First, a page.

One Giant Leap for a Dancer

Janet Rollé, now a VH1 V-P, learned discipline, teamwork, and calculated risk-taking from her time in the corps de ballet

In 1989, Janet Rollé left her job after five years and enrolled in the MBA program at Columbia University. That was hardly unusual: Many students enter B-school with a few years' professional experience. What made Rollé a little different was the job she had left behind. After studying at Barnard College and then receiving an undergraduate degree in fine arts from the State University of New York at Purchase, Rollé worked as a jazz, modern, and classical dancer in London. Her stint in ballet slippers included positions as a principal dancer for the English National Opera and as a dance captain for the musical Time.

Rollé, 39, graduated from B-school with a dual concentration in marketing and film. She landed her first post-MBA job at HBO, as special assistant to then-CEO Michael Fuchs. Recently, she was appointed vice-president for program enterprises at Viacom's VH1, a 24-hour cable-television music station. Among her responsibilities, Rollé oversees licensing for VH1 and Viacom's Country Music Television. VH1 COO Ann Sarnoff says she was impressed with Rollé's understanding both of business and of what Sarnoff calls "the creative process." Recently, BusinessWeek Online writer Pamela Mendels chatted with Rollé about her stage-to-office career path. Here are edited excerpts from their conversation:

Q: Why did you make the leap from the art world to the business world?


A dancer is like a professional athlete in that there's a limited amount of time to practice the craft from a physical standpoint. I didn't want to become a dance teacher after my performing days. I didn't want to be a choreographer. I went into my dance career with the view that it was an opportunity to seize when I was most prepared to do it -- but that ultimately, my body would start to break down and I'd have to think about the next thing.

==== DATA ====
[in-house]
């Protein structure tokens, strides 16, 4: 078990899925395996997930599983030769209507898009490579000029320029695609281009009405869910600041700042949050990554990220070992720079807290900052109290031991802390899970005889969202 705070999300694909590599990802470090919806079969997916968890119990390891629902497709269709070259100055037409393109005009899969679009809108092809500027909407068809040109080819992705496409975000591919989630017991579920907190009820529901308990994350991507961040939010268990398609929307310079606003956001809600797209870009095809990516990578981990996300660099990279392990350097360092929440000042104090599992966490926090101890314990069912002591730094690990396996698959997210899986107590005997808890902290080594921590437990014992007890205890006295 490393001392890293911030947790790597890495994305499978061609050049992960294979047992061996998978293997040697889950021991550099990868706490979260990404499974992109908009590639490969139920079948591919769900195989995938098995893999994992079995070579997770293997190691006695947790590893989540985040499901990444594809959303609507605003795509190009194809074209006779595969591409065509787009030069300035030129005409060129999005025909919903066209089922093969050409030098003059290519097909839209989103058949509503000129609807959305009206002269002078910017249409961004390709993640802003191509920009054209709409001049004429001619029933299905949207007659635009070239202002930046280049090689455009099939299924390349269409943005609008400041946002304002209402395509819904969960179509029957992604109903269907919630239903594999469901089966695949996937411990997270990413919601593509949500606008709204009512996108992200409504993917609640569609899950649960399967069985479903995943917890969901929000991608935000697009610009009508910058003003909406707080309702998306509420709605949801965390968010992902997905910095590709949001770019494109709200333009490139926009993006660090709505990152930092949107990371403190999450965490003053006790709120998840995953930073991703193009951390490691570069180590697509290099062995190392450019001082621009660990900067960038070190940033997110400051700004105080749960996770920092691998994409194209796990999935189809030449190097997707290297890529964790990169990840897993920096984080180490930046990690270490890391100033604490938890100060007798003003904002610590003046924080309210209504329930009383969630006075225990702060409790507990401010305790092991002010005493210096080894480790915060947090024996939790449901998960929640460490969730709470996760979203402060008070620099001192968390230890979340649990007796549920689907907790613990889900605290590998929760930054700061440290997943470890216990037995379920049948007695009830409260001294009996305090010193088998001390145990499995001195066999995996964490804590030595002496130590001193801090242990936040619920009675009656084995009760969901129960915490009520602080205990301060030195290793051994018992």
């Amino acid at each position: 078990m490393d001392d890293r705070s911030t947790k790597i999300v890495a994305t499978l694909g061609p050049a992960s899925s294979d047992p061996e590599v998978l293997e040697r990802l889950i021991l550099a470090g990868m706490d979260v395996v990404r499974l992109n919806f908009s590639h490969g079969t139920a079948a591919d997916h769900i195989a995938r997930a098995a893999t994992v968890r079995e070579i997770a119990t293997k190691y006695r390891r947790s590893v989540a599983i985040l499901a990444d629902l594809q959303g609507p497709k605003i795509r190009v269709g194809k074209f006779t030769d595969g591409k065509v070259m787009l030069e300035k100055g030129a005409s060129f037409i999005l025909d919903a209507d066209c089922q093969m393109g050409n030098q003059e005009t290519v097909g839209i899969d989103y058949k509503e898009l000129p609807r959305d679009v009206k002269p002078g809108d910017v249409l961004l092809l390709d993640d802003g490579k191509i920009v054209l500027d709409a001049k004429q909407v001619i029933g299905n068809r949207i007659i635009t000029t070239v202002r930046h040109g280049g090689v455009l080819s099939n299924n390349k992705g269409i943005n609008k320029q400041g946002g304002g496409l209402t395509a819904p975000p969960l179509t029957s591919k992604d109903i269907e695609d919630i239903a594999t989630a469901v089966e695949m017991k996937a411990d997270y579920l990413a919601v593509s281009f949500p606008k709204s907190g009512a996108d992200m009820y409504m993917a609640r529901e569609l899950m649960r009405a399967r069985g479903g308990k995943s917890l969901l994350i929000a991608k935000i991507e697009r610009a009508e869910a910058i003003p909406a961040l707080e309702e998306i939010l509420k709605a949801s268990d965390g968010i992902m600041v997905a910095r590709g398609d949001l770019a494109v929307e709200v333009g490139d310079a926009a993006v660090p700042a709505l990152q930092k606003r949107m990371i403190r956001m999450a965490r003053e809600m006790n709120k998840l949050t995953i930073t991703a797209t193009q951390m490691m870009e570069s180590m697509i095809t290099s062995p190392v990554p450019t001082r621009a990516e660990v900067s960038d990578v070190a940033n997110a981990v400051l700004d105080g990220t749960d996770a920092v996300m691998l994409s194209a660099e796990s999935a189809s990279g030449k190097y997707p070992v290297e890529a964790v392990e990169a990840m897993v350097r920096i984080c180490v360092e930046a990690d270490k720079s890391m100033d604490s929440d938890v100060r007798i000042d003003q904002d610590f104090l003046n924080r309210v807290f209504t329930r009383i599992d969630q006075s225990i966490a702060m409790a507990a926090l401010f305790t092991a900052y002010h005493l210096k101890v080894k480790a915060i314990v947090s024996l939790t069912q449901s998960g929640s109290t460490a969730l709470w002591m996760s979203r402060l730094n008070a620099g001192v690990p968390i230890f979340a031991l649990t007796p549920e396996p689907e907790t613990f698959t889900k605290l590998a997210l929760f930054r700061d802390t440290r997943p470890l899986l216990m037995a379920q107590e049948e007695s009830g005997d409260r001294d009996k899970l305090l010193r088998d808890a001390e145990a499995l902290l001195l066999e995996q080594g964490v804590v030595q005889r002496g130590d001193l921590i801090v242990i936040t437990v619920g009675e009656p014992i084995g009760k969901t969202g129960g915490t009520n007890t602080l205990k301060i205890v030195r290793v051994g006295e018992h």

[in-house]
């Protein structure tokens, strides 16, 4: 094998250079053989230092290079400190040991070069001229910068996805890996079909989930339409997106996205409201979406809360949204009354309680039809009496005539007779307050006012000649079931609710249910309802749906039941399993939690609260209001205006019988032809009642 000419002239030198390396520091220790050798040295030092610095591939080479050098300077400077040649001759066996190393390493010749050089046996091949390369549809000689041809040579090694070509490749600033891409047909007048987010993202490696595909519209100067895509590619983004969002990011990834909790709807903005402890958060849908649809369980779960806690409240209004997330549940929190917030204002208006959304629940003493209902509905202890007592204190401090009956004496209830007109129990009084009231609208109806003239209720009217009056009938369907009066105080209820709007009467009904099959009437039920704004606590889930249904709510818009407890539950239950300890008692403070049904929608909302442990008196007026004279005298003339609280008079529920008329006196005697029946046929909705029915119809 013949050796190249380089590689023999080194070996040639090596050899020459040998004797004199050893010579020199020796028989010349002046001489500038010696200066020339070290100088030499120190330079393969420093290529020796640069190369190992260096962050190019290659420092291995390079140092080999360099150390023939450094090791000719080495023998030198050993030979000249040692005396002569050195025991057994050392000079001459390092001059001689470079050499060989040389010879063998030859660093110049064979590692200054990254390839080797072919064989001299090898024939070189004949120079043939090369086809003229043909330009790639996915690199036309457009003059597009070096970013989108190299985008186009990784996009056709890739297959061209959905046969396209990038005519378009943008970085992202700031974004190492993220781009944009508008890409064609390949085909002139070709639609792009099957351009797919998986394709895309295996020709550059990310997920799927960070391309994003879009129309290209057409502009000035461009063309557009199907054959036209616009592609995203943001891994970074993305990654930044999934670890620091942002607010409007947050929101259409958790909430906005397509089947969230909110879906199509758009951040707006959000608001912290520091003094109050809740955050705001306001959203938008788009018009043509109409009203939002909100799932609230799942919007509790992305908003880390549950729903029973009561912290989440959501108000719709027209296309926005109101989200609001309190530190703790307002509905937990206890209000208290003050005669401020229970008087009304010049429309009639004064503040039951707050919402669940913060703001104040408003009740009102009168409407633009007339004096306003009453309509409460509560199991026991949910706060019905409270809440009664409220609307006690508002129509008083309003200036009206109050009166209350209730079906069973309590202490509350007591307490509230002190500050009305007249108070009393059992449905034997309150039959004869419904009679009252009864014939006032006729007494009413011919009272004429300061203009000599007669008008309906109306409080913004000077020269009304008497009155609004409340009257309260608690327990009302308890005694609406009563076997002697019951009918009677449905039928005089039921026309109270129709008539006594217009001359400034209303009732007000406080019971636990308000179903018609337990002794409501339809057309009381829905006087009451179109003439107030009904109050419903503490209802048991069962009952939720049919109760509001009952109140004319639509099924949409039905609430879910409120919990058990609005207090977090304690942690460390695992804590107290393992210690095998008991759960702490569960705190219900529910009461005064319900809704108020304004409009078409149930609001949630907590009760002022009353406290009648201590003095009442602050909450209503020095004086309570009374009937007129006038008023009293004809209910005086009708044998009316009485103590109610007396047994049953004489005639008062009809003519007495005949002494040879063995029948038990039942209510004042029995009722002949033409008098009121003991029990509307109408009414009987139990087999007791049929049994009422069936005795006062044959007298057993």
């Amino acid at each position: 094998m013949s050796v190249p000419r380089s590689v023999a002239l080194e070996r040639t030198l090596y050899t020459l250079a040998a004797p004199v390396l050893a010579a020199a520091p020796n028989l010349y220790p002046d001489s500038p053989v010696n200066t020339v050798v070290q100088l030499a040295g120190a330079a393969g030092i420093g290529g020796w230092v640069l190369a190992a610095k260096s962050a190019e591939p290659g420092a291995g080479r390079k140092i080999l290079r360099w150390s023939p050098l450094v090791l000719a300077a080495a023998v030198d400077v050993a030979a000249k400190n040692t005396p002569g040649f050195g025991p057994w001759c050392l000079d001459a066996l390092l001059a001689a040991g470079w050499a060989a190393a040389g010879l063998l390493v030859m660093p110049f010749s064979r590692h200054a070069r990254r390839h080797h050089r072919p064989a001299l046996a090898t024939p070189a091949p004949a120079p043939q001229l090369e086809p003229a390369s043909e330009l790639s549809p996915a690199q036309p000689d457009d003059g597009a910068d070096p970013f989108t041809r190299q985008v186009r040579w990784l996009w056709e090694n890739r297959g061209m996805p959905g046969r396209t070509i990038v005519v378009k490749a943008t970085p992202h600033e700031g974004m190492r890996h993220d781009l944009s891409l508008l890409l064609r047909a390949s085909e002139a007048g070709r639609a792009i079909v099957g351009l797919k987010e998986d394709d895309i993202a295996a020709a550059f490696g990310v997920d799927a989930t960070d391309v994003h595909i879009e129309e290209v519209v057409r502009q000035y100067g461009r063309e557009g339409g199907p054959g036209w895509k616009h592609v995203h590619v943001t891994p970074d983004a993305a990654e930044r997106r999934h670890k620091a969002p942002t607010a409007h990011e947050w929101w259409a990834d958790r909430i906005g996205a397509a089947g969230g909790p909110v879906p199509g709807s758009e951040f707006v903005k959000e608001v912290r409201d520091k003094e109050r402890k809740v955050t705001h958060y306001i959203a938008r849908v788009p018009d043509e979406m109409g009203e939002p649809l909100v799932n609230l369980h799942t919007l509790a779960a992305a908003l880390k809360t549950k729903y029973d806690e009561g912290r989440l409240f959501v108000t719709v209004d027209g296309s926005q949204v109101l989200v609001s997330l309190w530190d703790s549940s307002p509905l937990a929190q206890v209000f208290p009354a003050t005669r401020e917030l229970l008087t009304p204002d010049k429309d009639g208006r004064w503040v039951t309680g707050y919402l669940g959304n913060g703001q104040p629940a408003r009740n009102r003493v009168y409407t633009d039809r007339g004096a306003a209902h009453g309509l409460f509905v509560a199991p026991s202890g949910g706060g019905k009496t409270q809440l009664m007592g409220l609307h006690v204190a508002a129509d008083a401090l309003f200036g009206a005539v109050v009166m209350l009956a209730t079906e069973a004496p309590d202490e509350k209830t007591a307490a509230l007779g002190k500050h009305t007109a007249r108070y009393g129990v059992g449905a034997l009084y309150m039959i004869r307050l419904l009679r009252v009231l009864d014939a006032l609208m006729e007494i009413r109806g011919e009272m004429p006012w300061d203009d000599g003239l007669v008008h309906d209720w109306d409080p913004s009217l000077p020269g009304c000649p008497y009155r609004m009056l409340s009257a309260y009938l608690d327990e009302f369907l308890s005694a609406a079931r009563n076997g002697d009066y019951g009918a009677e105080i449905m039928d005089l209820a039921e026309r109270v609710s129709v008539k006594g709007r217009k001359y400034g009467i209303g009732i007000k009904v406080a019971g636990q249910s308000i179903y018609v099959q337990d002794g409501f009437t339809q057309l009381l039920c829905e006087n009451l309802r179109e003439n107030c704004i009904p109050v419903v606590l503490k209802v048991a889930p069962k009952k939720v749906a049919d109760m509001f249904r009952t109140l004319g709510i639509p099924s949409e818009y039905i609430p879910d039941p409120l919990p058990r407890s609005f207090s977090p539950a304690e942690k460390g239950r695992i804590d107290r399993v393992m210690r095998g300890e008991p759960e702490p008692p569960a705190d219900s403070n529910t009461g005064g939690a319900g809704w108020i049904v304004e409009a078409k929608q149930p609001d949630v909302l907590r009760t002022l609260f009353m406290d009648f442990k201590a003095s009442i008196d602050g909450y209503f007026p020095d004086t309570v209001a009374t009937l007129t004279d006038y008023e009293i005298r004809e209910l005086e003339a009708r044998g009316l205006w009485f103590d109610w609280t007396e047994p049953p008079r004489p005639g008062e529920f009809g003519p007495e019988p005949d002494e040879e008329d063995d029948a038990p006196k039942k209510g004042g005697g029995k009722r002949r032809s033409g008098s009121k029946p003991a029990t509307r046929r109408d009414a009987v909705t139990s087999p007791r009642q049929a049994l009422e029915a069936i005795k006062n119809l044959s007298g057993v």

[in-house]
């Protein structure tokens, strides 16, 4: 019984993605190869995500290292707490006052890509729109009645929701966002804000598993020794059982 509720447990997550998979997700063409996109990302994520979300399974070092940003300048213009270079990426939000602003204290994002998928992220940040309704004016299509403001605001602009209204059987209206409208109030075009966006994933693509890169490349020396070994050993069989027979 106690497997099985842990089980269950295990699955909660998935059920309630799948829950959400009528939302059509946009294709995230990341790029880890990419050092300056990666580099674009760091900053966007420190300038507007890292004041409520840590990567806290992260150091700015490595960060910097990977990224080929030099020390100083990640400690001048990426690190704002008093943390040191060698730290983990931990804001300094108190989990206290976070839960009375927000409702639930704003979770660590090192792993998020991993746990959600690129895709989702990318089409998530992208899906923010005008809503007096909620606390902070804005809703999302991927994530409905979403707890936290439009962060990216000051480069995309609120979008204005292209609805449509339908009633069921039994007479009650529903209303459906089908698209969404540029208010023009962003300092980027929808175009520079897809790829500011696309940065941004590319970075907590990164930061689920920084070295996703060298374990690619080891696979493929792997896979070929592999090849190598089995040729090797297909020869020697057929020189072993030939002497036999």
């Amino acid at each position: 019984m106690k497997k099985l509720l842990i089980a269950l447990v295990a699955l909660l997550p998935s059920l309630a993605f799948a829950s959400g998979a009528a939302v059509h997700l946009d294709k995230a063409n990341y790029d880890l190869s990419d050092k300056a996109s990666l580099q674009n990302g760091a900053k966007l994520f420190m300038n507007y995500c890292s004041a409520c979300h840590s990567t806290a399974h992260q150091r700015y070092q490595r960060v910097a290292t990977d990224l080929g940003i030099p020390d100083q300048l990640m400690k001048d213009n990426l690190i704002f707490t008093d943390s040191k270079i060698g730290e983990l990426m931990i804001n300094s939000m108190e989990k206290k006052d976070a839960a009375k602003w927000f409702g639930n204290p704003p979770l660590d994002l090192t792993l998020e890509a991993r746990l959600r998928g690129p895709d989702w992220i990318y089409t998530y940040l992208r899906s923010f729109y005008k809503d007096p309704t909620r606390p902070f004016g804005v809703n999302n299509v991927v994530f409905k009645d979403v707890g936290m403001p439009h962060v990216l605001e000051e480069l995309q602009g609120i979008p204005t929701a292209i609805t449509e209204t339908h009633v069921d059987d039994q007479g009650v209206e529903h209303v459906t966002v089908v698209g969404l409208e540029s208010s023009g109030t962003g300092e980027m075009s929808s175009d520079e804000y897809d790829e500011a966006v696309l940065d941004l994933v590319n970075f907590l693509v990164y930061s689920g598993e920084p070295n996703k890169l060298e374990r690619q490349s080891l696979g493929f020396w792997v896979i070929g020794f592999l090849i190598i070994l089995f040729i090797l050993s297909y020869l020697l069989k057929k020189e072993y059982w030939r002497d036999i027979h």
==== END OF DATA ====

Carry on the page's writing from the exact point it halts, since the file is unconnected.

My initial thought was to become an agent. I thought I would be good at representing artists and talent because I had been in their shoes. After doing some research, I realized that being an agent wasn't what I was most interested in, but rather in combining involvement in the creative process [with ways] that ultimately drive the business objectives of an organization.

Q: Why did you decide to go to business school?


I looked at ways of furthering my education that would launch my career fastest. It was clear to me that with a bachelor's degree in fine arts and dance, the best I could hope for was to be a secretary. It occurred to me that if I could spend two years being in a musical, I could certainly devote two years to advancing my education to the point where I would be taken seriously when trying to find work.

Q: Do you have any idea what the admissions committee at the business school thought of your application?


They regarded it with a lot of warmth, [in part] because I had the experience at [Columbia's sister school] Barnard. I think that gave them comfort that I was someone who had a brain. On the other hand, they did put me through some paces. For example, at the time I applied, they discouraged people from coming to interview in person. But they invited me in. I think they wanted a sense of whether I knew what I was committing to.

Q: Do you recall any of the questions they asked you?


What was gratifying about my dance career? What was it in my approach to my dance career that I felt would serve me well in pursuing a business career? Why did I want to make the change at the time that I did? Was it necessitated by an injury or anything like that? Was I feeling pressured into making the decision -- which I was not.

I pride myself on getting out while I was still a good dancer, so I never had to go through that regret of seeing my skills deteriorate and diminish over time.

I also think it might have been a hedge on their part, because entertainment isn't an industry that comes on campus to recruit for MBAs. I think that the school wanted to make sure that I felt very comfortable in directing my own job search.

Q: How did you conduct your job hunt?